The primary argument for the existence and use of beauty standards is that beauty is not a recent construct and has emerged because it had considerable evolutionary benefits. Various works, going back as far as Greek mythology with Helen of Troy and further, discuss the topic of beauty, both in men and in women, and its close association with desirability. As such, the argument is that beauty is natural and cannot be removed from people’s minds without intense psychological conditioning. Therefore, even if specific standards were no longer promoted in media, some people would still feel or be ostracized based on their failure to adhere to some set of norms, whether intentionally or not. While current unrealistic depictions are not desirable, they do not match public beauty standards in the first place and should be amended to reflect reality.

The second argument is that beauty implies good health, something almost all people can achieve by applying an active effort and improve their well-being as a result. Mirza et al. claim that “Sociocultural thinness and beauty norms and pressure […] are a likely source of influence in women selecting physical activity goals related to appearance and shaping their bodies” (p. 367). Contemporary concerns such as obesity, which reduces a person’s good looks present a variety of health issues, some of which can be lethal. While the fact that regular exercise and a proper diet can help a person lose weight is common knowledge, a large proportion of people, including those in the United States, remain severely overweight. Thus, beauty standards can apply additional pressure and convince them to change their habits and improve their life.

The industries that benefit from beauty standard representation in media without enforcing negative self-perception or impossible ideals should be mentioned in this context. Gyms and companies that manufacture healthy foods and supplements benefit from advertising that is based on the depictions of people who successfully improved their appearance after training. As such, while the depiction of beautiful people as overly thin and otherwise unrealistic is dangerous and potentially damaging, the proponents of the idea argue against the complete removal of such displays. Instead, they argue for replacing them with healthy, fit, and attractive individuals who do not rely on superficial cosmetics and show achievable metrics. The approach would partially resolve the issue of negative self-perception and its outcomes while contributing to people’s well-being.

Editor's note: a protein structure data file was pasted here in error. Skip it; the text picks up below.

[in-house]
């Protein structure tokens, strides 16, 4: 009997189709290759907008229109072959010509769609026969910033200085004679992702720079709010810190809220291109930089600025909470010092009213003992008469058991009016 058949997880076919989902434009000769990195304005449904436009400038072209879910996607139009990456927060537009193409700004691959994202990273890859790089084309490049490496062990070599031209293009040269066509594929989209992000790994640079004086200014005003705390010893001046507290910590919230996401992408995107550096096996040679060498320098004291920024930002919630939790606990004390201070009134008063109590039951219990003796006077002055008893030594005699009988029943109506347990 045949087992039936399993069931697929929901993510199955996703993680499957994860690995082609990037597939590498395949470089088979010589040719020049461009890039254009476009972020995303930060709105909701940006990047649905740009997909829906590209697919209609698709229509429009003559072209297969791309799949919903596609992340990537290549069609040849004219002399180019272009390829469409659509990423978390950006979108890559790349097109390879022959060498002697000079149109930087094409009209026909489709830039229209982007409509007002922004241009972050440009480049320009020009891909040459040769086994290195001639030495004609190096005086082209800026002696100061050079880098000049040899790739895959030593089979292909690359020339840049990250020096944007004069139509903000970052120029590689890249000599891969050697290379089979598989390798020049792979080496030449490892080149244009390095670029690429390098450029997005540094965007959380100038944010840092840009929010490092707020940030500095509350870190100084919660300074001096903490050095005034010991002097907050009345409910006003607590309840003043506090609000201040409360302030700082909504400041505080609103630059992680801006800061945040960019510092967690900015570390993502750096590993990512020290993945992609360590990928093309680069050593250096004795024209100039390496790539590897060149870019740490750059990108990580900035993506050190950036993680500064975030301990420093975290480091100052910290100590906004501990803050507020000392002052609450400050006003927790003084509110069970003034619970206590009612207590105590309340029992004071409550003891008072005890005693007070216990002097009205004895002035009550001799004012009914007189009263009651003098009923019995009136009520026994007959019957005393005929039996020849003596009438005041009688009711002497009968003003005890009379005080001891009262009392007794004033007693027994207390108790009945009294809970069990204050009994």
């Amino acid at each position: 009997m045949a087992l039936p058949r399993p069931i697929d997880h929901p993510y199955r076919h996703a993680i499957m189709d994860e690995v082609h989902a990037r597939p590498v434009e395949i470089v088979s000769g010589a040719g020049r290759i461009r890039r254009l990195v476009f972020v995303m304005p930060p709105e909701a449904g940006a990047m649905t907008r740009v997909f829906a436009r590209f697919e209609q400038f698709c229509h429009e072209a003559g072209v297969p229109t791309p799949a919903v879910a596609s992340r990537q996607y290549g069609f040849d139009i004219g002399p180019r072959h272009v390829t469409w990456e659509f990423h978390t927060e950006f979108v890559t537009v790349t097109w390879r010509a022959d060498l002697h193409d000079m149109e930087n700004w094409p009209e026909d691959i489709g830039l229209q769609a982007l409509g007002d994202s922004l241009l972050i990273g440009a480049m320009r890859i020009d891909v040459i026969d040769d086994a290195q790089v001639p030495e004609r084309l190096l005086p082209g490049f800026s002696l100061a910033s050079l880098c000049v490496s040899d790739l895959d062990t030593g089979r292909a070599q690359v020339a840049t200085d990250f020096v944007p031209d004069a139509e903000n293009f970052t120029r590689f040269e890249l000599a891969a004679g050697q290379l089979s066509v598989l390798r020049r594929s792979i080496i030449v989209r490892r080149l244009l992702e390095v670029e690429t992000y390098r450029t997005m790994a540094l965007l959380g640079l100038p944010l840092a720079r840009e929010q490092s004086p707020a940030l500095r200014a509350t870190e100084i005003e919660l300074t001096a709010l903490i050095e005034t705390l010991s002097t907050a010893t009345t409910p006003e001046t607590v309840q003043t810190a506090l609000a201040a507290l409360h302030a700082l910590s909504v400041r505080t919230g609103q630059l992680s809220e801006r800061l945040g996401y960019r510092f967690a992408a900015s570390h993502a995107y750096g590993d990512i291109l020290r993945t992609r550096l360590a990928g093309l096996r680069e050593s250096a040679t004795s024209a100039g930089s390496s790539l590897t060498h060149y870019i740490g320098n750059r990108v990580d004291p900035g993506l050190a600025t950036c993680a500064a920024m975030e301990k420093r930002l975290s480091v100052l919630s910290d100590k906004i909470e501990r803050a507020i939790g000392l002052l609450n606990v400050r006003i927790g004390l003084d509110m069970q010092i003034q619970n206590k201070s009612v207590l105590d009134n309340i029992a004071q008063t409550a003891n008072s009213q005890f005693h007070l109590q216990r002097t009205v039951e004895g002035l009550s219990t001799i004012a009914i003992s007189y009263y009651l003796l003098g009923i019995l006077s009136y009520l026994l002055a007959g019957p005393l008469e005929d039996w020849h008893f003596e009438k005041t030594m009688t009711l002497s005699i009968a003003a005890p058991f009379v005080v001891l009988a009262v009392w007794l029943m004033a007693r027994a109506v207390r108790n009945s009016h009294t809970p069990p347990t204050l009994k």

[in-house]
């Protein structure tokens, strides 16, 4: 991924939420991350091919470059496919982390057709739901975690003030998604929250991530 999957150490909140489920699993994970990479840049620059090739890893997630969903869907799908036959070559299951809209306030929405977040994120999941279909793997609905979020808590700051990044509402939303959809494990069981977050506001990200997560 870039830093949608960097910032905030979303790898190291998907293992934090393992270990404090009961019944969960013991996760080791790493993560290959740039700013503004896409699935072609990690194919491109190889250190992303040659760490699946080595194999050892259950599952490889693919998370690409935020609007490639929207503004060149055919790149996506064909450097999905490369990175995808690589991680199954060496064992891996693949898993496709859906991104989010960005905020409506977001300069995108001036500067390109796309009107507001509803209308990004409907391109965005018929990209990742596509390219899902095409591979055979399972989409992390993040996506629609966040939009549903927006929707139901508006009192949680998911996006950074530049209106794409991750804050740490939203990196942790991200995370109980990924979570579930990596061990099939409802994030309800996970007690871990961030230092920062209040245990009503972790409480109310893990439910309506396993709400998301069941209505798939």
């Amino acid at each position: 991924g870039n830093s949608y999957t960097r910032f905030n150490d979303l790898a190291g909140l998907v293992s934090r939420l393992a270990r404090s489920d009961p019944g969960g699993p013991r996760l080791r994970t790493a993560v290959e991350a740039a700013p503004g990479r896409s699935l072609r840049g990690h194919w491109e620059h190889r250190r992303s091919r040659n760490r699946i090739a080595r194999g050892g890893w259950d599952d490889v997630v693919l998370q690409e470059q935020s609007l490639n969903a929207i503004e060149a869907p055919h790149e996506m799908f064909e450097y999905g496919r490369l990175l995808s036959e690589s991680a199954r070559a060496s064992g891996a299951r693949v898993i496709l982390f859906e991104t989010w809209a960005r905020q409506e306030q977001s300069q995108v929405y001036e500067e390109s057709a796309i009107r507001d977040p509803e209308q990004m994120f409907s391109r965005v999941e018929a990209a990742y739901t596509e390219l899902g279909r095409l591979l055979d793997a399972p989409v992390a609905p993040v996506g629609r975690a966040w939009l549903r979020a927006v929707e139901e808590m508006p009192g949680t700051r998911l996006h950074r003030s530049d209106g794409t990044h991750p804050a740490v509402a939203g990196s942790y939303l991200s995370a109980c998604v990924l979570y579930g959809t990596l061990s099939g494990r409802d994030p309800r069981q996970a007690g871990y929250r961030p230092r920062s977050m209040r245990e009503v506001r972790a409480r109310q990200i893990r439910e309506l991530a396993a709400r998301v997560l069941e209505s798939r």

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Current depictions of beauty standards are harmful because people make them impossible to achieve on purpose to continue selling their products. Failure to achieve what people perceive to be prevailing norms leads to self-deprecation and a variety of damaging behaviors that put the person’s health in jeopardy. However, the arguments for the complete elimination of such depictions from media may be excessive, as the task may not be achievable. Beauty is not a marketing construct but rather a standard that is established by society and incorrectly relayed in commercial depictions. Furthermore, promotions of beauty can emphasize health, which is a concern due to various conditions, such as obesity, that are preventable and can be addressed through personal effort. Beauty standards help firms sell healthy products and convince people to pay attention to their physical well-being as part of overall attractiveness.

Works Cited

Mirza, Beenish, et al. “An Overview of Recommendations for Women’s Physical Activity Effecting on Health, Knowledge, Attitudes and Behaviour.” International Journal of Bioinformatics and Biomedical Engineering, vol. 1, 2015, pp. 366-371.

Muraveva, Ekaterina. “Beauty Magazines’ Discourse in the Dystopian World of Louise O’Neill’s Only Ever Yours.” Journal of Irish Studies, vol. 13, no. 2, 2018, pp. 120-137.